Enid Blyton references in other works of fiction part 2


For years I have been collecting little quotes where other authors have mentioned Blyton in their books. The first I noted long before the blog even existed, though I have no idea what purpose I had noted it down for back then. I pulled together all the references I had collected in a post a while back, but since then I have found more (plus a couple I forgot to add last time) so here’s another collection of quotes.


Class: Welcome to the Little School by the Sea – Jenny Colgan

It’s perhaps not surprising that Jenny Colgan is featuring here, seeing as she wrote her own boarding school stories which she admits are highly influenced by Malory Towers. She mentions Blyton and Malory Towers in her author’s notes in those titles, which I have quoted in my reviews so I won’t repeat them here. However there’s another reference within the first story.

She looked through it all nervously in the staff room. Some modern poetry, nothing too frightening, plus the novel. She was looking forward to Wuthering Heights and Tess for the older ones; she’d never been able to teach those before… Although, she wondered, maybe all the girls here would have read those books already? They were going to be way ahead of what she was used to. What if this was the equivalent for them of Noddy stories?


The Bookshop on the Shore – Jenny Colgan

The Bookshop on the Shore an indirect sequel to The Bookshop on the Corner, as it follows a different main character. Zoe has moved to Kirrinfief (a Blyton reference in its own right) to take over Nina’s mobile bookshop while the latter is on maternity leave, and also to act as an au pair for her host’s unruly children. Her host happens to be a book buyer / seller, scouring estate sales for books which he sells on to bookshops. He is not that good at the job however as his study is crammed full of books he has bought but can’t part with…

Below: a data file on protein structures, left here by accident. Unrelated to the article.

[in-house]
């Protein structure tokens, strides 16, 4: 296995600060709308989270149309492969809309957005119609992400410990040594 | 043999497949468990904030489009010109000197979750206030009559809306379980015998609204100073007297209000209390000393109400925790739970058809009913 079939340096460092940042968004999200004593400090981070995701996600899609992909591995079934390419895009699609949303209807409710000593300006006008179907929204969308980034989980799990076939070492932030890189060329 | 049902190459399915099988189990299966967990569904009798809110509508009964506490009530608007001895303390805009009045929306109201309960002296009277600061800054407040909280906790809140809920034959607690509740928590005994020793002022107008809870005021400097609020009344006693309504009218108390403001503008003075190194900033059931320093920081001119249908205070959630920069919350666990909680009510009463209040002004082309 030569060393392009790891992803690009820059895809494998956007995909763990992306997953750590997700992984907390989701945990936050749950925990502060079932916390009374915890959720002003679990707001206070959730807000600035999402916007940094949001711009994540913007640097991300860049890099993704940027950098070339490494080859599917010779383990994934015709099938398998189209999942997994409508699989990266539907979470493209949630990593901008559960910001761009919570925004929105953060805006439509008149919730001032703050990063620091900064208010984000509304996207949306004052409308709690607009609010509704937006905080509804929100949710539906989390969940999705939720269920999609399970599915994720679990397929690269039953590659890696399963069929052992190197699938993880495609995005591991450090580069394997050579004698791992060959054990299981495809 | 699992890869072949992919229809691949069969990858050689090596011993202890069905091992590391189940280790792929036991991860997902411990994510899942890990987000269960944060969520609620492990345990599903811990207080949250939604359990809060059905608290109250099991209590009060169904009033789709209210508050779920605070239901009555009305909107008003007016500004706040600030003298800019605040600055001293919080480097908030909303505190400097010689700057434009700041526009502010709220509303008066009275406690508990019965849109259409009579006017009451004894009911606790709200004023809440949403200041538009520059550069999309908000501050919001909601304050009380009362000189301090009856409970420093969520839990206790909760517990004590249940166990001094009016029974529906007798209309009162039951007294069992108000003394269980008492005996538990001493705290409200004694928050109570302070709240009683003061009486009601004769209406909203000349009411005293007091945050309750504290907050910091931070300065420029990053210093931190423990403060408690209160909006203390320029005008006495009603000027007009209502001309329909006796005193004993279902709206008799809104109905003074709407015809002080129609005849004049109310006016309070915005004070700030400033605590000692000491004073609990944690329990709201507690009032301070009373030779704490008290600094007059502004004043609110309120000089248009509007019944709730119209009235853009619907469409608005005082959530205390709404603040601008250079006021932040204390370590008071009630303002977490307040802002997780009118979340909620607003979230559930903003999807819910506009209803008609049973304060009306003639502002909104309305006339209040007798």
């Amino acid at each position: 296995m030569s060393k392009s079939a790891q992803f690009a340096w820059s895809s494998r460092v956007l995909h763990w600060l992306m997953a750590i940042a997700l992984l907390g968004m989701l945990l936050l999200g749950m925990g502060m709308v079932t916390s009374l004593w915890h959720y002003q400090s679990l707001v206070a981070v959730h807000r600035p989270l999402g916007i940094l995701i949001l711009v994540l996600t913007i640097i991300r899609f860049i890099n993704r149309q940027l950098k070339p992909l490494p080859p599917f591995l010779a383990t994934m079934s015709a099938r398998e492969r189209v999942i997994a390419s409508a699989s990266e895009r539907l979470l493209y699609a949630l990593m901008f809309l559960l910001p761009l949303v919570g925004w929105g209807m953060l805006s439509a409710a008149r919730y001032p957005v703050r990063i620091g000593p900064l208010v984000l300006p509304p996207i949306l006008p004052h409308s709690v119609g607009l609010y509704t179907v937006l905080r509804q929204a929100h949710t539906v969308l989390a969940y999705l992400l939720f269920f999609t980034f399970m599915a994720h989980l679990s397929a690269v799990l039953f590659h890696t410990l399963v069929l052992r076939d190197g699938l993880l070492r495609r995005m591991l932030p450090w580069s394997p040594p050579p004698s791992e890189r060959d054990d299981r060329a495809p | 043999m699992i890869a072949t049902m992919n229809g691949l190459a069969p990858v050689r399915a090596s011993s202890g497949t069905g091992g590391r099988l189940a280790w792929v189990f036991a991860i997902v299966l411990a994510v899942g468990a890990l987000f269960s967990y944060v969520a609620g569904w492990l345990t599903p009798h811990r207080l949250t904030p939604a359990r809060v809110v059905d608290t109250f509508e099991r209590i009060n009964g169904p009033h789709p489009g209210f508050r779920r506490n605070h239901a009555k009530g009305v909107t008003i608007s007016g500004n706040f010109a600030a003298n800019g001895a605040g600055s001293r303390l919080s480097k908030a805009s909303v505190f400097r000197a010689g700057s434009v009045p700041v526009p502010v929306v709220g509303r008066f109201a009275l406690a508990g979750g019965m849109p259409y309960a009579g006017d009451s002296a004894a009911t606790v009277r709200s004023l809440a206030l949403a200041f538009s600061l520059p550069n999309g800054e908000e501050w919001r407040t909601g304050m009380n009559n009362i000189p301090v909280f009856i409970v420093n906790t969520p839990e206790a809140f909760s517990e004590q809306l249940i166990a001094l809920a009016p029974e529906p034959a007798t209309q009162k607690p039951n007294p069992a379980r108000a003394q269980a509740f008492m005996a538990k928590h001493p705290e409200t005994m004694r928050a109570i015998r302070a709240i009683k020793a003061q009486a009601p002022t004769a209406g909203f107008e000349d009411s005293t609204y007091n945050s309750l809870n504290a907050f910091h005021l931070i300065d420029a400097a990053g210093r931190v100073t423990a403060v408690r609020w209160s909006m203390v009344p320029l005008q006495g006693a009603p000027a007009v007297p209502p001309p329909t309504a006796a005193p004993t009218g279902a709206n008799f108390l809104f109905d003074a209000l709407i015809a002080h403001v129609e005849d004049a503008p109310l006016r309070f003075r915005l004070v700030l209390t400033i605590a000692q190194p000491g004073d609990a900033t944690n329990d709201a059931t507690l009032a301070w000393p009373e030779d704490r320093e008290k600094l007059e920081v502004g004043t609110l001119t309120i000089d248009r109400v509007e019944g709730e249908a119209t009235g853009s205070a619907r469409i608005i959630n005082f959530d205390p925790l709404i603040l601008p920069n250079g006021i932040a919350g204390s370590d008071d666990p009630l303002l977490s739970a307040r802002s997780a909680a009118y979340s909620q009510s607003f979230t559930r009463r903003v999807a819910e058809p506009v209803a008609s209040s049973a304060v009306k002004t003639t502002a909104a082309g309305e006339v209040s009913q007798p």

Zoe grabbed the nearest book to her. It was a beautiful golden-edged copy of the Princess and the Goblin by George Macdonald.

Although not a direct Blyton reference, the book Zoe finds in Ramsay’s study is Blyton’s favourite as a child. This may be coincidence as lots of classic Children’s books are mentioned, but as Colgan is a Blyton fan it may be more than coincidence.

Zoe had been a cheerful, bookish child not much given to introspection. If she had a bad day at school she’d read the Famous Five where friendship was assumed and never questioned. If she’d had a good day at school she’d read Charlie and the Chocolate Factory where untold treats and wishes came to good unspoilt children. If she was feeling sorry for herself she’d read What Katy Did and imagine the horror of being trapped in bed. If she was feeling in a positive mood she’d read The Magic Faraway Tree and make up her own lands. In short, she self-medicated with books.


500 Miles From You – Jenny Colgan

500 Miles From You is another sort-of sequel. Set in Kirrinfief again it has a different main character to both the previous two, though Zoe and Nina pop up now and again. It’s less literary as it’s based on a nurse rather than a bookseller, but Colgan still works in a Blyton reference for us.